American Psychosomatic Society (1)

In 1876, Josiah Macy, Jr, scion of a wealthy Nantucket mercantile family, died of yellow fever at age 38, when his daughter Kate was only 13.  In 1930, at age 67, she established a charitable foundation in his name.  During the next 15 years until her death, she donated the equivalent of $20 million annually (in today’s dollars), much of it during the Depression.

One of the early interests of the Josiah Macy Foundation was psychosomatic medicine.  They sponsored a bibliography of the literature by the New York Academy of Medicine, published in 1935 under the title “Emotions and Bodily Changes.”  This success led the foundation to support publication of the journal “Psychosomatic Medicine” beginning in 1939, edited by Dr. Helen Dunbar.  The 4’11” (150 cm) tall Dr Dunbar was age 37 at that time with a PhD in Philosophy from Columbia, her MD from Yale, a BD (Bachelor of Divinity) from Union Theological Seminary and a BA from Bryn Mawr.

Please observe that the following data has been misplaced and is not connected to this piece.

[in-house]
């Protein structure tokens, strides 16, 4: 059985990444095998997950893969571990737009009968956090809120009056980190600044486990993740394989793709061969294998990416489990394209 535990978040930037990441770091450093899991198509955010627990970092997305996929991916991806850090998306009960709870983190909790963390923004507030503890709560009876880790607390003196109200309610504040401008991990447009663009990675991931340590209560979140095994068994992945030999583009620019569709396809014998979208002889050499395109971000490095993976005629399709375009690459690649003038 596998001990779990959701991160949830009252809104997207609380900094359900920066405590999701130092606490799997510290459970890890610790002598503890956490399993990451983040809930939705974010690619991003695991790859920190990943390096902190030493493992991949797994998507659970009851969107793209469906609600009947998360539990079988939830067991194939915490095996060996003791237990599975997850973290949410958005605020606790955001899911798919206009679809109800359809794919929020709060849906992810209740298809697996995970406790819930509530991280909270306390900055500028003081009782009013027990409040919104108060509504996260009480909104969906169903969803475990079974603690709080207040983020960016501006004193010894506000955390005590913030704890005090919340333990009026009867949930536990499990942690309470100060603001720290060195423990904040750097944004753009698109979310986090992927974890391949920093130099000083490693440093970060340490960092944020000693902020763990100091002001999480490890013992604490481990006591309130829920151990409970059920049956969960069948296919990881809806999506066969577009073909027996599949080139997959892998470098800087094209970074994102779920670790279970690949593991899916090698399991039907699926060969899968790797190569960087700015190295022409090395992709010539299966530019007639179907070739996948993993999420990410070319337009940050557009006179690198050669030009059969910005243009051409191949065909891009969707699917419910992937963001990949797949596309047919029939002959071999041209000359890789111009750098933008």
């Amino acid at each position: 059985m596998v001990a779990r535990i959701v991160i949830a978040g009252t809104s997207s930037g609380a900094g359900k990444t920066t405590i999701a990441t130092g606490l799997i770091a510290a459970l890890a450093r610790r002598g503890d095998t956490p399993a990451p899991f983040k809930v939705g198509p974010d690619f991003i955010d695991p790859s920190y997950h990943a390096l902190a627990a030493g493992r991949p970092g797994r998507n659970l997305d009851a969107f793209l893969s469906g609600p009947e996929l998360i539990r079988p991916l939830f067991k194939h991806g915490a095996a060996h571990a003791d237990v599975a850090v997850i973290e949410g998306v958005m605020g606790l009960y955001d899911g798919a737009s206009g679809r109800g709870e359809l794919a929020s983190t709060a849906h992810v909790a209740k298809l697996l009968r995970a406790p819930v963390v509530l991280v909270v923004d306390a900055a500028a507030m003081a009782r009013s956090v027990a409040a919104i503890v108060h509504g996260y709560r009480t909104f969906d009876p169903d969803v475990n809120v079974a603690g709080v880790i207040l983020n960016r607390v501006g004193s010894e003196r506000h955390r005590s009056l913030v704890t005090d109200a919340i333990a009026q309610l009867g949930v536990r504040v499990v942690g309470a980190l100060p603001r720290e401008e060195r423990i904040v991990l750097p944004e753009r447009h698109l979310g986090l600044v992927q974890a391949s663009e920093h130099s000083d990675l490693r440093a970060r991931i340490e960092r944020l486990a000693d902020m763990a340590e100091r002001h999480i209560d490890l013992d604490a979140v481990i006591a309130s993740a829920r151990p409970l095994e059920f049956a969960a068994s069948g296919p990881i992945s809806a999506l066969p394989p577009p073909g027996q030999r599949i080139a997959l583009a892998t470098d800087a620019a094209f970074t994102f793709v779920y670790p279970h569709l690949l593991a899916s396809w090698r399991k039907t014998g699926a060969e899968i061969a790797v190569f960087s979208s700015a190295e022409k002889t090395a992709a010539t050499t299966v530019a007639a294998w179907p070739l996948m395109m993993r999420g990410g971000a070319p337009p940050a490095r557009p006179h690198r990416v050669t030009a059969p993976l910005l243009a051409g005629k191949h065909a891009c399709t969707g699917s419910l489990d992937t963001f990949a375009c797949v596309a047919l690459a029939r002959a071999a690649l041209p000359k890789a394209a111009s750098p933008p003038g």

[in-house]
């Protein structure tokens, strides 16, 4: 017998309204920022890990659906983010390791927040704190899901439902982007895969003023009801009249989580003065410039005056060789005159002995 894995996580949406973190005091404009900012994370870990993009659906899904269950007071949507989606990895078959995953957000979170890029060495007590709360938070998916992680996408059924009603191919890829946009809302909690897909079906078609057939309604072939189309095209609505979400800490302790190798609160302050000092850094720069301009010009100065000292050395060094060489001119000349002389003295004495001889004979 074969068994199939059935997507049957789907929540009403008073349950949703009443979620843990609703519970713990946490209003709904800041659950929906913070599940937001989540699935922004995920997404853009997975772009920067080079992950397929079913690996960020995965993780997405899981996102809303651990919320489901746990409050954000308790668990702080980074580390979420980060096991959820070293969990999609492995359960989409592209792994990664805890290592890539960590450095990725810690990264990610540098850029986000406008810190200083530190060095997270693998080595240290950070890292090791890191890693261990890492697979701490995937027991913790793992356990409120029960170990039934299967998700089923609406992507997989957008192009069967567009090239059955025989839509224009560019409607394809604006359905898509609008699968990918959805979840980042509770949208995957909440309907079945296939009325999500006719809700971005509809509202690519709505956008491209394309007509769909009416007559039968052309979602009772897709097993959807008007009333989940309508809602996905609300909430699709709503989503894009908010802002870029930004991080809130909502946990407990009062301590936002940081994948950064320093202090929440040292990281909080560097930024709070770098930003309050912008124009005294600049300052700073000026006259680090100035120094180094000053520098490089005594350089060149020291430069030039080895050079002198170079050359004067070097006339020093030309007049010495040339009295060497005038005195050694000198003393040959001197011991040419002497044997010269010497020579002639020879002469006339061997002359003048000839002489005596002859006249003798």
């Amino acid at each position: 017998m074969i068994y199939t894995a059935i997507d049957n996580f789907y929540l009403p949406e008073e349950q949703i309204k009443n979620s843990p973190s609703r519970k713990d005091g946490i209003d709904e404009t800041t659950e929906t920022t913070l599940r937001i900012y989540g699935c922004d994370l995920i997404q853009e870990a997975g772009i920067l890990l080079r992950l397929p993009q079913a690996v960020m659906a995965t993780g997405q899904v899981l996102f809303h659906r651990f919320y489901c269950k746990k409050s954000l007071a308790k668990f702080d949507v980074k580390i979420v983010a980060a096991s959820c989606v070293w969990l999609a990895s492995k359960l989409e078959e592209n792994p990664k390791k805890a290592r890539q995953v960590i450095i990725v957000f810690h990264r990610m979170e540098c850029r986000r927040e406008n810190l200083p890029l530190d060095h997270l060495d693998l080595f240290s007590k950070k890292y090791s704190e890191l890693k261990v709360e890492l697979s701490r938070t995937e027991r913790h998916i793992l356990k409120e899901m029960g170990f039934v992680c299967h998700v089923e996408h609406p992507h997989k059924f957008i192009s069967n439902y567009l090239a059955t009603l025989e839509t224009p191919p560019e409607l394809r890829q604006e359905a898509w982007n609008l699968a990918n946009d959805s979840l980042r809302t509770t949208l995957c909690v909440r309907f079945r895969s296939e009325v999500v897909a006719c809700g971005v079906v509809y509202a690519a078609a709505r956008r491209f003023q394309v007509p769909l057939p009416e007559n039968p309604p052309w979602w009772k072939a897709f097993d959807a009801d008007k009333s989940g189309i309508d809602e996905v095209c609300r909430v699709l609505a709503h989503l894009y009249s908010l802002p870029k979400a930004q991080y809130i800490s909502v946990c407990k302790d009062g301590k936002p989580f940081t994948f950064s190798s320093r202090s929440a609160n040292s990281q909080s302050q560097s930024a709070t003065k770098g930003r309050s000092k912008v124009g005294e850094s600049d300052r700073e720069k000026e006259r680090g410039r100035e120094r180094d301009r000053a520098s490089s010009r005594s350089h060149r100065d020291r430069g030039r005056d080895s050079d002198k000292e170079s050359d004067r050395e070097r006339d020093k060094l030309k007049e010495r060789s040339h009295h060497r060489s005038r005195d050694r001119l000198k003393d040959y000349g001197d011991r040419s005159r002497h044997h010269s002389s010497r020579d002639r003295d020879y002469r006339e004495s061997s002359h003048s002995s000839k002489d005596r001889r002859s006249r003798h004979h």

A few years later, Dr Dunbar was one of the organizers of the American Society for Research in Psychosomatic Problems which held its first scientific meeting in 1943.  Five years later the name was changed to its current form.  The mission of the American Psychosomatic Society is to “promote and advance the scientific understanding and multidisciplinary integration of biological, psychological, behavioral and social factors in human health and disease, and to foster the dissemination and application of this understanding in education and health care.”

Tomorrow the APS begins its 68th annual meeting in my home town of Portland, Oregon.  I will be giving a talk on interview techniques for patients with medically unexplained symptoms on Thursday and blogging about interesting presentations I see there.